The COVID-19 vaccines in late-phase clinical development need to be shipped and stored in a diverse range of conditions. Some vaccines can tolerate being refrigerated at 2°C, while others need to be frozen at -20°C or kept at ultra-cold temperatures in the -60°C to -80°C range.
Keeping vaccines at the required temperatures will be critical given the harm that could be caused by the loss of products, demand for which will initially far outstrip supply, and the use of prophylactics that have deteriorated to the point they are less effective. Thermo Fisher’s cold storage business is benefiting from the ramping up of preparations to ship COVID-19 vaccines commercially.
“We're getting very, very significant demand for those products,” Thermo Fisher CEO Marc Casper said on a third quarter results conference call with investors.
The rising demand for Thermo Fisher’s cold storage range is part of a broader uptick in interest in its portfolio of products and services relevant to the development and production of COVID-19 drugs and vaccines.
To date, Thermo Fisher’s diagnostic unit has been the main beneficiary of the outbreak, bringing in the majority of the US$2bn in COVID-19 revenues the company generated in the third quarter. Now though, with more drugs and vaccines nearing approval, the makeup of Thermo Fisher’s COVID-19 sales is starting to diversify.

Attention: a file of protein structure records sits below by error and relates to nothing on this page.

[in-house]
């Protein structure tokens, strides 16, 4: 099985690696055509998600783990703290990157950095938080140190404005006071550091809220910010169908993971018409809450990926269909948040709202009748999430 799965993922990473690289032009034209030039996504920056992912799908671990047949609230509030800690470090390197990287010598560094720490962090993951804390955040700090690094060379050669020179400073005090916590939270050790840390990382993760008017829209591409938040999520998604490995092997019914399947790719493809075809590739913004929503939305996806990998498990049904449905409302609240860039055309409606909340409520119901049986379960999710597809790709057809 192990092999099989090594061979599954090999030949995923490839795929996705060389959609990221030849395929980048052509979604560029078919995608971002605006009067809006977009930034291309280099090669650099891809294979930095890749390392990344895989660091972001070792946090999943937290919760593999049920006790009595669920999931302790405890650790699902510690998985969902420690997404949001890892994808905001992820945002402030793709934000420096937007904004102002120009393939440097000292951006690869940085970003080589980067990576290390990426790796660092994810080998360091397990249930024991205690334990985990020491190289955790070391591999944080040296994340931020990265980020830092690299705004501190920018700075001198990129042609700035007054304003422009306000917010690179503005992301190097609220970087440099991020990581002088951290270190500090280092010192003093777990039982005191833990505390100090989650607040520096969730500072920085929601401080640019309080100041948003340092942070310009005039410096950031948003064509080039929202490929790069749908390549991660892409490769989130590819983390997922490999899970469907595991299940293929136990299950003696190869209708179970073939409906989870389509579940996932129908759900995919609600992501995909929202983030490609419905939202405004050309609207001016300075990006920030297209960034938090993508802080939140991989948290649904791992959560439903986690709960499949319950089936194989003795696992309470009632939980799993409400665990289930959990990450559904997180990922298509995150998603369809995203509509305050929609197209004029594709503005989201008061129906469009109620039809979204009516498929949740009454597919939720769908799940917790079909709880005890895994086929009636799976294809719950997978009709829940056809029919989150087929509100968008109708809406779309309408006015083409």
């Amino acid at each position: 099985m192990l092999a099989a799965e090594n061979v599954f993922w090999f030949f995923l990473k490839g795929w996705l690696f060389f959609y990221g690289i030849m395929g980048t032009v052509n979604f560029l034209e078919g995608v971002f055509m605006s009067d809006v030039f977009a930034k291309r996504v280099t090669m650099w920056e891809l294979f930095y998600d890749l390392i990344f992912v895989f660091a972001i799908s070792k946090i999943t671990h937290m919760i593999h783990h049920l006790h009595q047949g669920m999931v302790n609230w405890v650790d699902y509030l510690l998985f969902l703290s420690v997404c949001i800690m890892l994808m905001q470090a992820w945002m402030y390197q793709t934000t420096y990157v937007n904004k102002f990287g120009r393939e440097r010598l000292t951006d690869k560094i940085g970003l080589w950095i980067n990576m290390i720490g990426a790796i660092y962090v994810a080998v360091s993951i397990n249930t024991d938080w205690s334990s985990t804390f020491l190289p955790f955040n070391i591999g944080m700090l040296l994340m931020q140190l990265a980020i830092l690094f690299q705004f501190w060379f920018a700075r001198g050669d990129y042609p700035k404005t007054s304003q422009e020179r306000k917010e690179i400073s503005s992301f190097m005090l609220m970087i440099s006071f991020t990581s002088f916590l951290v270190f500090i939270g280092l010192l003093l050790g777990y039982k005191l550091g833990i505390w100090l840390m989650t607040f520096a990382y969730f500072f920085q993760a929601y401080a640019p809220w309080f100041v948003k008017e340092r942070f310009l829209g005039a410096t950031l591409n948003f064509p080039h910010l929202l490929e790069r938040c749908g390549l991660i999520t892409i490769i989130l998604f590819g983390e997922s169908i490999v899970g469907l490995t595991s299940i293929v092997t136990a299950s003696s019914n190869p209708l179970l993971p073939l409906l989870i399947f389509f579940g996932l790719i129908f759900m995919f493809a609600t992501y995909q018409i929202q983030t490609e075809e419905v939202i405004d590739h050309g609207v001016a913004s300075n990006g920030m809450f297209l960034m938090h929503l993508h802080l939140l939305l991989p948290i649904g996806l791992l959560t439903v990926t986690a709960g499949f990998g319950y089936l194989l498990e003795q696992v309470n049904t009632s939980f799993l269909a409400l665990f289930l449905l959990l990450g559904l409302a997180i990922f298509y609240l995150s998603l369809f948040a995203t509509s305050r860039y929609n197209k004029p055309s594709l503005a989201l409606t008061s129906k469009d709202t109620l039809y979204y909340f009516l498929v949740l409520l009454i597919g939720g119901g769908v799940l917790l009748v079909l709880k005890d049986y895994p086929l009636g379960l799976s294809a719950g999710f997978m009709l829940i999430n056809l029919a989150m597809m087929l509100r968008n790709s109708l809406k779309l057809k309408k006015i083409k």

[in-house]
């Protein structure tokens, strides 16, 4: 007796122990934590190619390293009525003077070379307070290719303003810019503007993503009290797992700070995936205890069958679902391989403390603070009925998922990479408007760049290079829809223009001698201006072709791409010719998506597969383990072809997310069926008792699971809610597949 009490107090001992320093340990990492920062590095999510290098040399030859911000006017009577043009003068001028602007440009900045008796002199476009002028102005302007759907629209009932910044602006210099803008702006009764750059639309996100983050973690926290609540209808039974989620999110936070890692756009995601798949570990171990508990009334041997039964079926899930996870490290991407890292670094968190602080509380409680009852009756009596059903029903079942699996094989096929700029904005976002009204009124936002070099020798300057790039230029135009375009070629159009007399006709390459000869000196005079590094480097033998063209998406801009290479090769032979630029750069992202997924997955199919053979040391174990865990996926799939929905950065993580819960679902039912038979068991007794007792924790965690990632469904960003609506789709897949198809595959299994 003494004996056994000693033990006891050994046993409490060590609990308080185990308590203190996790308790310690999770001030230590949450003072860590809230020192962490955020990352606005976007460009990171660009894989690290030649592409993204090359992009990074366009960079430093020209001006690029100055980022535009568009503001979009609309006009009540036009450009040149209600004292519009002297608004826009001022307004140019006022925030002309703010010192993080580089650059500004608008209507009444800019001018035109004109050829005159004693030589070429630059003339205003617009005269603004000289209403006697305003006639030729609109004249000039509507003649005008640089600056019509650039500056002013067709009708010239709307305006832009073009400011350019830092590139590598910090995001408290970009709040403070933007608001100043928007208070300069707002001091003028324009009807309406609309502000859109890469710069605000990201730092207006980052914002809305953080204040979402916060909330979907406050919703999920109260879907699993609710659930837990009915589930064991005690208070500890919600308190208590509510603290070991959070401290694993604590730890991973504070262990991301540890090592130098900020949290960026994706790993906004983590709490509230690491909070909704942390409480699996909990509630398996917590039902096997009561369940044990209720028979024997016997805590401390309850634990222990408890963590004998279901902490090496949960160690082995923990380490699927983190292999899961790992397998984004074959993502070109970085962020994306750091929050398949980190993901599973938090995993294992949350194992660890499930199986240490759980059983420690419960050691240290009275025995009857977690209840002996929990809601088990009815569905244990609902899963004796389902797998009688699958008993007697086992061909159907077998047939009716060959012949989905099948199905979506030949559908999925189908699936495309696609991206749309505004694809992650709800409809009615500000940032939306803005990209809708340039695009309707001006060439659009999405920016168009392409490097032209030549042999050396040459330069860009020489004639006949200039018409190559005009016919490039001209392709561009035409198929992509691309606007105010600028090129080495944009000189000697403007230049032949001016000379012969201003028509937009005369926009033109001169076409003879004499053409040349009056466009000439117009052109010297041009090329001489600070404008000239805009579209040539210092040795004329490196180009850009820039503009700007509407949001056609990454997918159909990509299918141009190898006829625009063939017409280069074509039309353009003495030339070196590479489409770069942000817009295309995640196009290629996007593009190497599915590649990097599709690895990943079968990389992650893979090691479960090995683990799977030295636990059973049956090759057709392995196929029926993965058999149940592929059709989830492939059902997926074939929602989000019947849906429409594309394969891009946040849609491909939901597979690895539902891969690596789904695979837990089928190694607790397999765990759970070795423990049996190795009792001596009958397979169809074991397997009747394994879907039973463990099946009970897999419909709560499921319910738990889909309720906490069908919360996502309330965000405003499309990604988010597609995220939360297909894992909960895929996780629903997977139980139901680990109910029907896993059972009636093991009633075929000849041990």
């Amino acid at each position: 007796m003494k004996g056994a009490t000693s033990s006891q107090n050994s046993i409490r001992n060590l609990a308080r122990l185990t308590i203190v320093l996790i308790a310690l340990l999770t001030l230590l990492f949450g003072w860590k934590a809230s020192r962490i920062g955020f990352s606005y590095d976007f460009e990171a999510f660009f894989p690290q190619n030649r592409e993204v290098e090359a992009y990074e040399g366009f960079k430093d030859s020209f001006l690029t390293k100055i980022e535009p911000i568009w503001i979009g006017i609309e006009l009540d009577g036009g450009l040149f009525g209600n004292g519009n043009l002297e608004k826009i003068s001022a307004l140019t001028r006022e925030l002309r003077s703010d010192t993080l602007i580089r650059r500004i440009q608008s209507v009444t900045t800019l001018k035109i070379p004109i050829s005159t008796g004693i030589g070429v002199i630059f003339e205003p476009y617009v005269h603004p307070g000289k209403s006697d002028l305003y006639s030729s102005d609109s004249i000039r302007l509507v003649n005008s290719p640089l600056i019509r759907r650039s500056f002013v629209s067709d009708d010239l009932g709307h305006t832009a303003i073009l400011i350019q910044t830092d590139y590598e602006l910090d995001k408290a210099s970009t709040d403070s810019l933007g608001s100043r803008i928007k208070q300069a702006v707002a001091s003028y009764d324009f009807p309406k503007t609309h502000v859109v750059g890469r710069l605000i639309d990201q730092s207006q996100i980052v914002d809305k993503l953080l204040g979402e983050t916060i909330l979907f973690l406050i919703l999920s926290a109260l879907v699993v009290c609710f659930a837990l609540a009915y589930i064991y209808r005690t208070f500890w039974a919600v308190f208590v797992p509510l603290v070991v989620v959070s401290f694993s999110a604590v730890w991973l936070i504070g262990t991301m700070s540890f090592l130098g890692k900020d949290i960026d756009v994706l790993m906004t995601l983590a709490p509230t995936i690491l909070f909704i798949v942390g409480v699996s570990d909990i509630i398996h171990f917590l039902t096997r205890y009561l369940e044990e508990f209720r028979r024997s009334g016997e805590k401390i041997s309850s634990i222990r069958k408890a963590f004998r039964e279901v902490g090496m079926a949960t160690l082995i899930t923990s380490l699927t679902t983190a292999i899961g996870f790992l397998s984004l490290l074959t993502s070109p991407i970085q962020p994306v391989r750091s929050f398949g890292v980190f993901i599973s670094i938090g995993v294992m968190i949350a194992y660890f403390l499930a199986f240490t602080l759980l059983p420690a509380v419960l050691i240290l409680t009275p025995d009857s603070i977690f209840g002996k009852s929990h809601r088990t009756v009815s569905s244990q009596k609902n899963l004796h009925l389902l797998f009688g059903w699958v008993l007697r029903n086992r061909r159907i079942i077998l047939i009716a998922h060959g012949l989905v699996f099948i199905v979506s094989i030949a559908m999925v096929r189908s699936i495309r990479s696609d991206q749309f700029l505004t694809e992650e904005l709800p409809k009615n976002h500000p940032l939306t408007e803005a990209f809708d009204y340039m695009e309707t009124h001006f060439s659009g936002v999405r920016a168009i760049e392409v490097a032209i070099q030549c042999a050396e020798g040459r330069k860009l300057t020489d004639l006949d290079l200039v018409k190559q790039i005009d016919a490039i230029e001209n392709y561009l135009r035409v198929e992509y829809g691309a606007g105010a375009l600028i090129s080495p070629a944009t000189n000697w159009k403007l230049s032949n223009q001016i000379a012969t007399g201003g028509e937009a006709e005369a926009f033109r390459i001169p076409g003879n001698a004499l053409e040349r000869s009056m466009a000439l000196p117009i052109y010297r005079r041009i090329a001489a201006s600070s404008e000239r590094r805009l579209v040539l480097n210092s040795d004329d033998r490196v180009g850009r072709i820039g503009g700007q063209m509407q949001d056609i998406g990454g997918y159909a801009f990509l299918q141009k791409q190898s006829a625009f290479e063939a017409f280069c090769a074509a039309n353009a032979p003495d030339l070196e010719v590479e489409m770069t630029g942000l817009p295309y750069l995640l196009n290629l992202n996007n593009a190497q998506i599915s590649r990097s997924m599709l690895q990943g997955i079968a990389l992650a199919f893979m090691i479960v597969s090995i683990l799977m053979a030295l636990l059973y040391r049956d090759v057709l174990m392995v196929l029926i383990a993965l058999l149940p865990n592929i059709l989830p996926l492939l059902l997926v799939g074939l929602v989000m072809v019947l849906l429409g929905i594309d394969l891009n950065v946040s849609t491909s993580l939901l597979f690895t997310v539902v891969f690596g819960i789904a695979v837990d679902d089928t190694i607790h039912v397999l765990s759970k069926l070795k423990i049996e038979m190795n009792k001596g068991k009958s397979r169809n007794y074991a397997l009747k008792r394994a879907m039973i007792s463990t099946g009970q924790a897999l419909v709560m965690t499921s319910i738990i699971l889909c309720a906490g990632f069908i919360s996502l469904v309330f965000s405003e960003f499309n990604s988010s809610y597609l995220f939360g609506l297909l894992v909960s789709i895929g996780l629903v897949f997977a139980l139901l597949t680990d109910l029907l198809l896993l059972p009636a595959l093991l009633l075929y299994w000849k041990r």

“Bioproduction, our pharma services business, our biosciences nucleotide, that's all building. That's better than three or four weeks ago. These things are very long cycles. We're moving at a much faster pace, but it takes a while for these products to get through the clinical process with approvals. So, we see that building, and that's good for us in terms of what the outlook is,” Casper said.
Thermo Fisher is investing to support the response to the pandemic. Casper said Thermo Fisher has committed more than US$700m in capital expenditures, almost as much as it invests on all areas in a typical year, to meet demand related to COVID-19.
Products for use in the response to COVID-19 will occupy the capacity initially but, as Casper said, “at some point the therapies and vaccines related to pandemic will unwind.” Thermo Fisher is making the investments in a belief it will be able to fill the capacity with other products as the pandemic abates.
Casper said that process is already underway, with large customers making commitments to use sterile fill and finish capacity once it is no longer needed by products related to the pandemic. Ashtyn Evans, senior analyst, health care at Edward Jones, sees the investments yielding lasting benefits.
“The company is adding significant capacity in biosciences, bioproduction and pharma services, which positions them well for the long term,” Evans told this publication.
Thermo Fisher’s share price has risen almost 50% this year to hit an all-time high.